Trinity’s new cancer technology shrinks radiation therapy time to as little as 90 seconds
August 6, 2012
By the time you finish reading this article, your radiation treatment could be over. That's right. Done. As in, "Have a great day! We'll see you tomorrow." Ninety seconds is all that's needed.
Sound too good to be true? It isn’t, thanks to the TrueBeam™ system that recently was installed at the Trinity Cancer Center. By acquiring the technology, Trinity becomes one of only a few cancer centers in the Midwest and the only one between Des Moines, Iowa, and Peoria, Illinois, to provide patients with a radically different approach to treating cancer with the equipment.
TrueBeam was engineered to perform sophisticated radiosurgery and radiation therapy procedures with pinpoint accuracy. By choreographing imaging, beam delivery and motion management, it enables faster and more accurate tumor targeting in the treatment of challenging cancers throughout the body, including those in the head and neck region, lung, breast, prostate and liver.
"This increased level of precision will make it possible for doctors to treat a moving lung tumor as if it were standing still," Andrea Schelin, Director of Oncology, said. "By synchronizing treatment with tumor position changes throughout the respiratory cycle, we will be able to reduce the margin of healthy tissue affected by the treatment beam."
According to Schelin, the more healthy tissue that can be spared from radiation during treatment typically can mean fewer side effects, such as nausea, for the patient.
"Intelligent" automation further speeds treatments with an up to five-fold reduction in the number of steps needed for imaging, positioning and treating patients. A standard intensity-modulated treatment that would typically take ten minutes can be completed in less than two minutes. Complex radiosurgery that typically takes 40 to 60 minutes can be completed in just five to 20 minutes.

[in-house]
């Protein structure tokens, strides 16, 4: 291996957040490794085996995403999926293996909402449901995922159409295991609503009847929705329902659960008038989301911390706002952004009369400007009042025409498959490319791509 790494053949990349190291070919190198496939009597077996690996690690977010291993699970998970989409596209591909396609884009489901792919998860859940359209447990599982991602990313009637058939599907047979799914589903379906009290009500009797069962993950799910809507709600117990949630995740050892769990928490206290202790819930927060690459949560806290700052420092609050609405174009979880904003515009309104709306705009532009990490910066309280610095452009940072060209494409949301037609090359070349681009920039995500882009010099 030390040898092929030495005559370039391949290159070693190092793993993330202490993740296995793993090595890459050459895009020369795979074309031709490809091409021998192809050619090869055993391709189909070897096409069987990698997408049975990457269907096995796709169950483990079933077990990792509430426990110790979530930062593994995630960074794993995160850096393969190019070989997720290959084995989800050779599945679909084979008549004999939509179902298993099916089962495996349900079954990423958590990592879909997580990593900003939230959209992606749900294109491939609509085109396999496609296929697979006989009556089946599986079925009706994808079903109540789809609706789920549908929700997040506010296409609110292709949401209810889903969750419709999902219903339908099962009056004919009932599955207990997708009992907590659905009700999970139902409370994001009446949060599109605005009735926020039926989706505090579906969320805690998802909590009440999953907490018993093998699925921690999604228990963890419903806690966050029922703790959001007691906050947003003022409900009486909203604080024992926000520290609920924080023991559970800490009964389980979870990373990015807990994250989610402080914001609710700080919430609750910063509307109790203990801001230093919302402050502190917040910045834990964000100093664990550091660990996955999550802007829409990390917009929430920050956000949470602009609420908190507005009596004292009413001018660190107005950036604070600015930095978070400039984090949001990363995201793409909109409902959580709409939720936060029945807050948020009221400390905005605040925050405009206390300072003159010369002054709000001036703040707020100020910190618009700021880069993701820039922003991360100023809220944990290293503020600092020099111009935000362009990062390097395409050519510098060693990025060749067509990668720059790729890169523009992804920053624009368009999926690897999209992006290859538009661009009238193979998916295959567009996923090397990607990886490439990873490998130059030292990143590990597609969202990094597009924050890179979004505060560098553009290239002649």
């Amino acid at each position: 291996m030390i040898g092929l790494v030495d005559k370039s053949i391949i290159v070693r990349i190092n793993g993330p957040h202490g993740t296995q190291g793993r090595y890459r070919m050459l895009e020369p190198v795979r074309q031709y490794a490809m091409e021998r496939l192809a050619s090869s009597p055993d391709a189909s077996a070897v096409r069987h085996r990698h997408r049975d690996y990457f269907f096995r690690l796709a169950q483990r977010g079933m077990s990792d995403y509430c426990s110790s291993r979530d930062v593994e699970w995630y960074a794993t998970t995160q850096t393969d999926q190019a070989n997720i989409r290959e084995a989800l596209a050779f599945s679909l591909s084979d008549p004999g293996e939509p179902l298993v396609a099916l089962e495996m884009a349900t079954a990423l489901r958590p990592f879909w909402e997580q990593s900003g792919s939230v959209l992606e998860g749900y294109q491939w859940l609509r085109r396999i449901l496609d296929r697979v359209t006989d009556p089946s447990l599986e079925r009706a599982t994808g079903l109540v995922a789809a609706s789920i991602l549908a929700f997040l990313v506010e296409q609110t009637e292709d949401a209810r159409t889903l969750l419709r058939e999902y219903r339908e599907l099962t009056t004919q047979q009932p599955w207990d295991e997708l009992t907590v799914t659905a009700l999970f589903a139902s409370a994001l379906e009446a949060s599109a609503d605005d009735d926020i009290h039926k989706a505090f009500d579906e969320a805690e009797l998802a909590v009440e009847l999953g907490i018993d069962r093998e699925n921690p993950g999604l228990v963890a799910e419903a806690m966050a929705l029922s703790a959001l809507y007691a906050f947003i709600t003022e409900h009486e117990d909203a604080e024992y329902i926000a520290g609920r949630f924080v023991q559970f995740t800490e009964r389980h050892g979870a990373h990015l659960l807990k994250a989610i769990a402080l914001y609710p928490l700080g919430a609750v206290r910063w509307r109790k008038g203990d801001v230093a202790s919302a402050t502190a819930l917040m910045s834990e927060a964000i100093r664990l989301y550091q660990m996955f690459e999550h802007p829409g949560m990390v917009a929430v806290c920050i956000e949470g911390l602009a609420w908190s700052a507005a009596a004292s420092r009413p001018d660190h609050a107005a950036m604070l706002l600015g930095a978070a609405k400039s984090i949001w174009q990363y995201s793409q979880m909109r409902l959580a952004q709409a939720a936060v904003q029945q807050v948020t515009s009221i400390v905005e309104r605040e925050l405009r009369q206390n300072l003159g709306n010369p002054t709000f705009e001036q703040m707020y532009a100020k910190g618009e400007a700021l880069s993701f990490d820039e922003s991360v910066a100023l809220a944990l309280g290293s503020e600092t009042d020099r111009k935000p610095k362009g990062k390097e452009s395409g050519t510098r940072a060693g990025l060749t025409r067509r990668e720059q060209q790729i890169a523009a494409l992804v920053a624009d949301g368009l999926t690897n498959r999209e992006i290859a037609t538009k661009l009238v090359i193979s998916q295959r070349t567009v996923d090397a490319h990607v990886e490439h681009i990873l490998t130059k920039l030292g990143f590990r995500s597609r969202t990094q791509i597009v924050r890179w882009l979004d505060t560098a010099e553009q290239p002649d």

“TrueBeam opens the door to many new possibilities for Trinity cancer patients, especially those with difficult-to-treat tumors,” said Dr. Thomas Stoffel, radiation oncologist at the Trinity Cancer Center. “It gives us a wide range of new capabilities and truly is a ground-breaking advancement in cancer care.”
In addition, the TrueBeam imager can generate 3-D images of the tumor and surrounding anatomy faster than ever, all with a reduced X-ray dose. These images are used to fine-tune a patient’s position prior to and during the treatment process.
Trinity will use the TrueBeam system for all forms of advanced external-beam radiotherapy including image-guided radiotherapy and radiosurgery (IGRT and IGRS), intensity-modulated radiotherapy (IMRT), stereotactic body radiotherapy (SBRT) and RapidArc® radiotherapy.
Trinity President and CEO Rick Seidler pointed to a long history of Trinity “firsts” in the delivery of high-quality, groundbreaking cancer care in the Quad-Cities. One of Trinity’s predecessor hospitals – Lutheran Hospital – provided the first source of radiation therapy in the area in 1964 and later added the area’s first linear accelerator in 1977. In addition, Trinity was the first in the area to receive accreditation from the American College of Surgeons Commission on Cancer in 1979, an honor it has maintained ever since. Only about 25 percent of all hospitals across the United States receive this honor.
“Trinity has historically been a leader in treating our community’s cancer patients,” said Trinity President and CEO Rick Seidler. “Adding a technology like the TrueBeam system to our arsenal of cancer treatment options is in line with our long tradition of offering firsts for our area’s patients.”
Trinity will begin treating its first patients with the new equipment during the first week of Aug. 6-10. A public open house will be held at a later date this fall to showcase the equipment and its renovated surroundings.